Thalassotherapy is the therapeutic use of the ocean, its climate, and marine products like algae, seaweed, and alluvial mud. The name comes from the Greek words thalassa ("the sea") and therap ("treat").
The principle behind thalassotherapy is that repeated exposure to sea air and immersion in warm seawater, mud, clay, and protein-rich algae helps restore the body's natural chemical balance. Seawater and human plasma are very similar. When immersed in warm seawater the body absorbs the minerals it needs through the skin.
What You Need to Know About Thalassotherapy
- There are about 100 thalassotherapy spas in the world, most of them in Europe and Africa. Thalassotherapy was pioneered in France in the early 1900s, and it still has more thalassotherapy spas than any other country.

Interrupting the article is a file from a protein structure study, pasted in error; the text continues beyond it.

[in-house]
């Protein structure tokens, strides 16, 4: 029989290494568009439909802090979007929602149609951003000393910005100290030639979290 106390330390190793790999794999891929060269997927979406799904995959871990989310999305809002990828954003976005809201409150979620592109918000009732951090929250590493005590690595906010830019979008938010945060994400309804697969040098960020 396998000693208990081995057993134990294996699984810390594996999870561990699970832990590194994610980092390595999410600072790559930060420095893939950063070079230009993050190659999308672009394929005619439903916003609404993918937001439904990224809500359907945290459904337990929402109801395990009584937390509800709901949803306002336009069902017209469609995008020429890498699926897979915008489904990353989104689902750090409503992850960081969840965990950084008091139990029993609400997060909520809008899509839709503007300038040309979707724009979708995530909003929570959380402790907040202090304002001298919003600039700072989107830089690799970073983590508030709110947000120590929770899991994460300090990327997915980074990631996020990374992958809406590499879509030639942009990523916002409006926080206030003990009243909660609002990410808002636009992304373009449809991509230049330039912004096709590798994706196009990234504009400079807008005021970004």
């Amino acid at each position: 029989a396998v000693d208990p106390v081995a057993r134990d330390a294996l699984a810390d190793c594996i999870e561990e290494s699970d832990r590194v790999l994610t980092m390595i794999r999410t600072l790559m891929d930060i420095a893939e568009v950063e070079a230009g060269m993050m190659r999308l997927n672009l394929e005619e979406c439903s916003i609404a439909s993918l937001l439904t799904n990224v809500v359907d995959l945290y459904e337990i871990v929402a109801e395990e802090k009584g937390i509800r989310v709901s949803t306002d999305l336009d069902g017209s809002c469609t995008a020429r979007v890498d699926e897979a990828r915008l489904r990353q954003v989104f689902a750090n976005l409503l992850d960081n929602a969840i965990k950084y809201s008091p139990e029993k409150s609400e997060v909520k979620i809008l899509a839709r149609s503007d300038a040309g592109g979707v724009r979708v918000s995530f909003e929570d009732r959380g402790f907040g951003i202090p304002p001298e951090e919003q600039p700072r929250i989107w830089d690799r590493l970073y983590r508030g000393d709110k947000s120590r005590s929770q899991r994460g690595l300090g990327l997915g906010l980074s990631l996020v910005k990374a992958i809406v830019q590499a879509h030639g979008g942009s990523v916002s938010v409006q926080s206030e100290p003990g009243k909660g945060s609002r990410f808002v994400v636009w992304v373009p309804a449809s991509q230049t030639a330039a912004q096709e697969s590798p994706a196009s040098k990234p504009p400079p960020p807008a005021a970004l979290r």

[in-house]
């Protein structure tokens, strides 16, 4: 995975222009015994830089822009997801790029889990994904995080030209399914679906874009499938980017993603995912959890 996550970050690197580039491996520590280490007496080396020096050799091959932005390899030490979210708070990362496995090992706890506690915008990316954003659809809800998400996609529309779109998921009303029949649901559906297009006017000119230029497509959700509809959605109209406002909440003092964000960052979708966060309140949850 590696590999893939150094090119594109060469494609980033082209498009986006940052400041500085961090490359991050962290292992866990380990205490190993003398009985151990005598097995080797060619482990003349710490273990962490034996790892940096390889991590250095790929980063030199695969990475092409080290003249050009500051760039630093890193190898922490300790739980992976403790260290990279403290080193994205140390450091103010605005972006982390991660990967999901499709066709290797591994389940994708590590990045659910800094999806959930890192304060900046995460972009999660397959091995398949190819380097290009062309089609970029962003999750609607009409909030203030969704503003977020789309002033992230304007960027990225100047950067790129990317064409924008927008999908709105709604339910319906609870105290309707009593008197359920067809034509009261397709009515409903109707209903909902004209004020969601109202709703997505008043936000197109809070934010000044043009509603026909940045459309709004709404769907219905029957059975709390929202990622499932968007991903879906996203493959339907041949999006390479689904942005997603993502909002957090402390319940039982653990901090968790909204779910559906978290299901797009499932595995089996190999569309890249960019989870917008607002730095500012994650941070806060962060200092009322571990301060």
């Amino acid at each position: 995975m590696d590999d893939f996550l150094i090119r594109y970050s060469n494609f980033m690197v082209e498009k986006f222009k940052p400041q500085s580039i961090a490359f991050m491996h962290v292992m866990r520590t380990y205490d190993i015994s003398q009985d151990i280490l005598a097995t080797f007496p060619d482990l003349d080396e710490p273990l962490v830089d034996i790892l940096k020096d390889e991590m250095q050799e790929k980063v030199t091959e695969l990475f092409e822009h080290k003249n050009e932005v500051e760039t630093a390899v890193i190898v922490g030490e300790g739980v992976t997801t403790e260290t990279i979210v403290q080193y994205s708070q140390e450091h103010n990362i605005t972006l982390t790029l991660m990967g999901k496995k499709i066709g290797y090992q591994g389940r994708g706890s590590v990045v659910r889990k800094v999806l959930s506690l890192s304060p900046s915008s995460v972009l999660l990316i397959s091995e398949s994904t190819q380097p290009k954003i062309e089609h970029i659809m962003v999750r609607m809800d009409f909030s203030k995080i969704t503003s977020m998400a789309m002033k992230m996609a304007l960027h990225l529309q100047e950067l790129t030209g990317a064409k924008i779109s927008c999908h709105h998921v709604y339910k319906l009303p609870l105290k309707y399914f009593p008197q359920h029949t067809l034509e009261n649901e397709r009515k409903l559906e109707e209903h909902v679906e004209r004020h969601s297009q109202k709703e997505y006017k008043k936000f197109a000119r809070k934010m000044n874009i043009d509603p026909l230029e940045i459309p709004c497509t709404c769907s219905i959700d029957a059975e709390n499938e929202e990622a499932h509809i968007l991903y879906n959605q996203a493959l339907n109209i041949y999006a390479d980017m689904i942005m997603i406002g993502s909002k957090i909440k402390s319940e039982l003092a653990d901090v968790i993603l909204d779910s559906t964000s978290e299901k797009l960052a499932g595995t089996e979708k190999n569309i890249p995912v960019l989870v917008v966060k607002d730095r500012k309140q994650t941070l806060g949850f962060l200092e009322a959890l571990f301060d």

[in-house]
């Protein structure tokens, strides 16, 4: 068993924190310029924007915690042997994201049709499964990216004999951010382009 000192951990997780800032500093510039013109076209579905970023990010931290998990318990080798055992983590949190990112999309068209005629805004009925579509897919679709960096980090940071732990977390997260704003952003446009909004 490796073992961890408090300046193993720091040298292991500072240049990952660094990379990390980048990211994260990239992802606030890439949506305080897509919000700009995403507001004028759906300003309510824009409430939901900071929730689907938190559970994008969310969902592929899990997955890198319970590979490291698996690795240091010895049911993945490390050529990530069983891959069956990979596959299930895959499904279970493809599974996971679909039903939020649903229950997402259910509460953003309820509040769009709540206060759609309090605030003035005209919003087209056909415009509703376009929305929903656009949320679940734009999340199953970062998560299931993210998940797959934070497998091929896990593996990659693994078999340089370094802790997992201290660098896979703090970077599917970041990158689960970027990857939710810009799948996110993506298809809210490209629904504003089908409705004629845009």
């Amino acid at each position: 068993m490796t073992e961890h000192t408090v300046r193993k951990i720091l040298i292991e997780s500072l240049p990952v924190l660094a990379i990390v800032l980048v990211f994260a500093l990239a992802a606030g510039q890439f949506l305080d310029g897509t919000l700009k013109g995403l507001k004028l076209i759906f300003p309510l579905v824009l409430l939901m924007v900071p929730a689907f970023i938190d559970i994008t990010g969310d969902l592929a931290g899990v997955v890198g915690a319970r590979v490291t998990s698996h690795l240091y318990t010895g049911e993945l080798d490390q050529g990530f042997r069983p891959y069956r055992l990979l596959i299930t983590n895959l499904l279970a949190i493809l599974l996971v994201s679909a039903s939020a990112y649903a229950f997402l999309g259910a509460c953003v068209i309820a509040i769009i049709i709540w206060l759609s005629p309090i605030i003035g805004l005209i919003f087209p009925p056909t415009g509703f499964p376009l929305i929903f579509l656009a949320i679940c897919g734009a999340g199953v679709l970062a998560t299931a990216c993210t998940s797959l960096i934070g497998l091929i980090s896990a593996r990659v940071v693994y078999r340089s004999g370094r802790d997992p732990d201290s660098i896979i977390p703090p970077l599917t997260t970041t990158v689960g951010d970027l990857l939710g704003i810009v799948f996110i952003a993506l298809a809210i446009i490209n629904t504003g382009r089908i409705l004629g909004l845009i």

- Modern thalassotherapy centers are located by the ocean and have complex facilities, including pools of varying depths and temperatures for various purposes. The seawater comes from a depth of 40 feet so there is no surface pollution. It also comes from some distance from shore.
- You get a benefit from warm seawater that you don't get from swimming in cold seawater. The main component of seawater is sodium choride (salt), but it is also rich in minerals and trace elements. Immersion in warm seawater allows those minerals to pass through the skin.
- Thalassotherapy never took off in the United States so you can't find the same complex thalassotherapy facilities of Europe. Gurney's Inn & Spa in Montauk, New York is the closest thing to a thalassotherapy spa in America.
- If you're at a spa by the ocean, you can still get thalassotherapy benefits by walking on the beach, breathing the sea air, or getting a seaside massage. And seaweed wraps are a classic thalassotherapy treatment available at most spas.